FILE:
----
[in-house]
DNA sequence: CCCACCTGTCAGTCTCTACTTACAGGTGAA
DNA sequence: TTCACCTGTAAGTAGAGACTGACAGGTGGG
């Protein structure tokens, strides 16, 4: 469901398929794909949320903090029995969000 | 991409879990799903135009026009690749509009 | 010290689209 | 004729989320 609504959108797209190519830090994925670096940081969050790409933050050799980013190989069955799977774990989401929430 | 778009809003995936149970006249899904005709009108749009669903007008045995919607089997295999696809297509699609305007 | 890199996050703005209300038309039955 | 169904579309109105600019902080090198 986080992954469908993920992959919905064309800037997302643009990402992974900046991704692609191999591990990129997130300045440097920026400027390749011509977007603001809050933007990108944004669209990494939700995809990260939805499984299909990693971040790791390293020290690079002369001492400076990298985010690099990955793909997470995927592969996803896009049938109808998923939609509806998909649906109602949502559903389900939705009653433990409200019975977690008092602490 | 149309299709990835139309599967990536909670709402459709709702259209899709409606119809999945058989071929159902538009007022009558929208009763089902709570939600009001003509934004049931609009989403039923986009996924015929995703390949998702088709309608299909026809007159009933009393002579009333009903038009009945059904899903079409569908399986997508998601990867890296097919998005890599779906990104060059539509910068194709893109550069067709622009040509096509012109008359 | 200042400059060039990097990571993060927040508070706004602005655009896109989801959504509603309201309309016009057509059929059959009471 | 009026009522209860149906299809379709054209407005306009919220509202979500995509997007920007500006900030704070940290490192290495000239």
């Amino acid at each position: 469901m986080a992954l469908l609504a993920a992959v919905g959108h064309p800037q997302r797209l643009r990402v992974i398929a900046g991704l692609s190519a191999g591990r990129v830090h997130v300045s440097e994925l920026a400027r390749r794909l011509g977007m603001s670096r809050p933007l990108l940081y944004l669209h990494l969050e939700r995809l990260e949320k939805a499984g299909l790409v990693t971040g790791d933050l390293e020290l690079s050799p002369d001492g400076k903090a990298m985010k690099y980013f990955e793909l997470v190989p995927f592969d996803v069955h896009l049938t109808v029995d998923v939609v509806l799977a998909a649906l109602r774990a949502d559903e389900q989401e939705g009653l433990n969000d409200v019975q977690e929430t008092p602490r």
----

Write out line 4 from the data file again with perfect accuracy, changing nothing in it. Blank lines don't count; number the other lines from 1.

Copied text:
């Protein structure tokens, strides 16, 4: 469901398929794909949320903090029995969000 | 991409879990799903135009026009690749509009 | 010290689209 | 004729989320 609504959108797209190519830090994925670096940081969050790409933050050799980013190989069955799977774990989401929430 | 778009809003995936149970006249899904005709009108749009669903007008045995919607089997295999696809297509699609305007 | 890199996050703005209300038309039955 | 169904579309109105600019902080090198 986080992954469908993920992959919905064309800037997302643009990402992974900046991704692609191999591990990129997130300045440097920026400027390749011509977007603001809050933007990108944004669209990494939700995809990260939805499984299909990693971040790791390293020290690079002369001492400076990298985010690099990955793909997470995927592969996803896009049938109808998923939609509806998909649906109602949502559903389900939705009653433990409200019975977690008092602490 | 149309299709990835139309599967990536909670709402459709709702259209899709409606119809999945058989071929159902538009007022009558929208009763089902709570939600009001003509934004049931609009989403039923986009996924015929995703390949998702088709309608299909026809007159009933009393002579009333009903038009009945059904899903079409569908399986997508998601990867890296097919998005890599779906990104060059539509910068194709893109550069067709622009040509096509012109008359 | 200042400059060039990097990571993060927040508070706004602005655009896109989801959504509603309201309309016009057509059929059959009471 | 009026009522209860149906299809379709054209407005306009919220509202979500995509997007920007500006900030704070940290490192290495000239």